The war on terrorism--with its emphasis on laser-guided munitions, unmanned vehicles and satellite communications--highlights a need for in-creased funds for research and development of new defense-related technologies, according to Pentagon officials.
The Bush administration has requested $53.9 billion for Defense Department research, development, test and evaluation programs in fiscal year 2003, said Robert W. Baker, deputy director of the department's science and technology programs. That is a $5.5 billion increase over 2002--a nearly 10 percent jump--he told the 2002 Science & Engineering Technology Conference, in Charleston, S.C., organized by the National Defense Industrial Association.
The RDT&E request is part of a total proposed defense budget of $379 billion in 2003. That is an increase of $48 billion, or 12 percent over 2002, officials said.
The plus-up for RDT&E is intended to support the priorities established by the Joint Chiefs of Staff, said Navy Rear Adm. Stanley R. Szemborski, deputy director for force structure, resources and assessment (J-8) for the Joint Staff. The surprise attacks of September 11 forced the chiefs to reshape those priorities, he told the conferees. The new list, he said, includes winning the global war on terrorism, improving the joint warfighting capabilities of the armed forces and transforming those forces, so that they are ready to face future challenges.
The anti-terror campaign is "a new kind of war,'" with diplomatic, financial, intelligence and law enforcement aspects, Szemborski said. "Even the Internal Revenue Service is involved," he said. "Thankfully, they're on our side."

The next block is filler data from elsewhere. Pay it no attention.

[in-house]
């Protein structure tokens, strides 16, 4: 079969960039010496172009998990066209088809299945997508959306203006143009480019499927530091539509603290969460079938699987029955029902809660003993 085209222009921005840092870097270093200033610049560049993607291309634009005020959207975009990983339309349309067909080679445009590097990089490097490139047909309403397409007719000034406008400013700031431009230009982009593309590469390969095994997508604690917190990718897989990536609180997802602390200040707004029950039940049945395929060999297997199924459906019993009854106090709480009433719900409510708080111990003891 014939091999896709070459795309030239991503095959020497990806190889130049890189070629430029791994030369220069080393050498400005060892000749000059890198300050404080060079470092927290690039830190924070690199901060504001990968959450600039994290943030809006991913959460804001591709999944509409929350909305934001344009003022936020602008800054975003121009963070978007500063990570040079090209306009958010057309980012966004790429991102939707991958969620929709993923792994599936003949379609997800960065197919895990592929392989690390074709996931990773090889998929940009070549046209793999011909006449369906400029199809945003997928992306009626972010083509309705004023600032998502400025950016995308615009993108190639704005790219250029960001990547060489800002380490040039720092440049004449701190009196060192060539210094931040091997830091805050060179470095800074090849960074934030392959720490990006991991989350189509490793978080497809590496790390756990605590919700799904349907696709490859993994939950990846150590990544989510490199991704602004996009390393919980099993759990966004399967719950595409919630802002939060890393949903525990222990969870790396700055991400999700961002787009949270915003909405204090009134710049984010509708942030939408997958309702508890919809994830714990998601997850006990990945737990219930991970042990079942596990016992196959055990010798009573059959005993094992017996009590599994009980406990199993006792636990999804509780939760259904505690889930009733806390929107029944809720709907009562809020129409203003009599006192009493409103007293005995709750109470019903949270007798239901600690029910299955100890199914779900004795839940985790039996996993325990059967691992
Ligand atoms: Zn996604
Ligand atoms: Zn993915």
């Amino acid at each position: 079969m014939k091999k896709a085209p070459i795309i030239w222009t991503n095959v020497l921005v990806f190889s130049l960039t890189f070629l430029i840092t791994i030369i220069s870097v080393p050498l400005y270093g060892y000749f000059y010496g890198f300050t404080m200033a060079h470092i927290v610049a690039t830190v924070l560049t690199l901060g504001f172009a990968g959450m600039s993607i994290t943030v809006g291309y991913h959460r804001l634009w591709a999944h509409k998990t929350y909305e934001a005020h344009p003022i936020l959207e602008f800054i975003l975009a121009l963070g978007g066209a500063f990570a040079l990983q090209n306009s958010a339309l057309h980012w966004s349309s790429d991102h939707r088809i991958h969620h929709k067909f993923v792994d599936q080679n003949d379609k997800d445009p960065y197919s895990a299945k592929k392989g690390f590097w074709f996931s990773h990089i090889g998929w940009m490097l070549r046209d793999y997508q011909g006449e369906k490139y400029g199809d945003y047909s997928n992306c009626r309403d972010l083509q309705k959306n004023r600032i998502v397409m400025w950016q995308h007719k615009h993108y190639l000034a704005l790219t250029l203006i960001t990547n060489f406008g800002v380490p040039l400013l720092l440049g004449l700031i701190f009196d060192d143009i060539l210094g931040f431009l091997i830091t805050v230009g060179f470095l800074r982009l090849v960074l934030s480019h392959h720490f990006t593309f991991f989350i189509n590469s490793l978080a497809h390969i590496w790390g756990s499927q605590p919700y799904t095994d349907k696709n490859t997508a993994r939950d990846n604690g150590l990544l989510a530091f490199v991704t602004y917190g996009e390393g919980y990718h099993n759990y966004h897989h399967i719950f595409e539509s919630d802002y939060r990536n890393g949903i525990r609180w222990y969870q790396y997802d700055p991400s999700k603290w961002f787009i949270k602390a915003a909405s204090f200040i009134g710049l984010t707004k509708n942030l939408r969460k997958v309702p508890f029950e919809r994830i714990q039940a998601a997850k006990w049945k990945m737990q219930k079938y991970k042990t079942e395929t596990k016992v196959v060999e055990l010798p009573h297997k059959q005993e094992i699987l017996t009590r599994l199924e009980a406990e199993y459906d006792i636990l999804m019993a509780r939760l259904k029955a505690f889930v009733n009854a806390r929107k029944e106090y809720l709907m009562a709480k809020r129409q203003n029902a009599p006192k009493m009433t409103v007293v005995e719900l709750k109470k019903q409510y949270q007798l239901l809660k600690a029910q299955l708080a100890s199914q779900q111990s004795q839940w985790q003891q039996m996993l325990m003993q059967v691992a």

The involvement of all of these players "requires a greater level of interagency coordination than ever before," Szemborski noted. The United States is working to improve military and interagency collaboration, but he confessed: "We have a problem with interoperability. There's not enough money in the world to make everything interoperable, but we don't have to do that."
"We must foster a climate of innovation and change," he said. "We need to build a process and organization capable of rapidly infusing currently unknown changes into the entire force as effortlessly as possible," he added.
With this in mind, he said, the department is establishing "standing joint-force headquarters within the offices of each of the five unified commanders in chiefs, or CINCs. The U.S. Joint Forces Command, in Norfolk, Va., stood up the first of these SJFHQs in February. These new units-to be made up …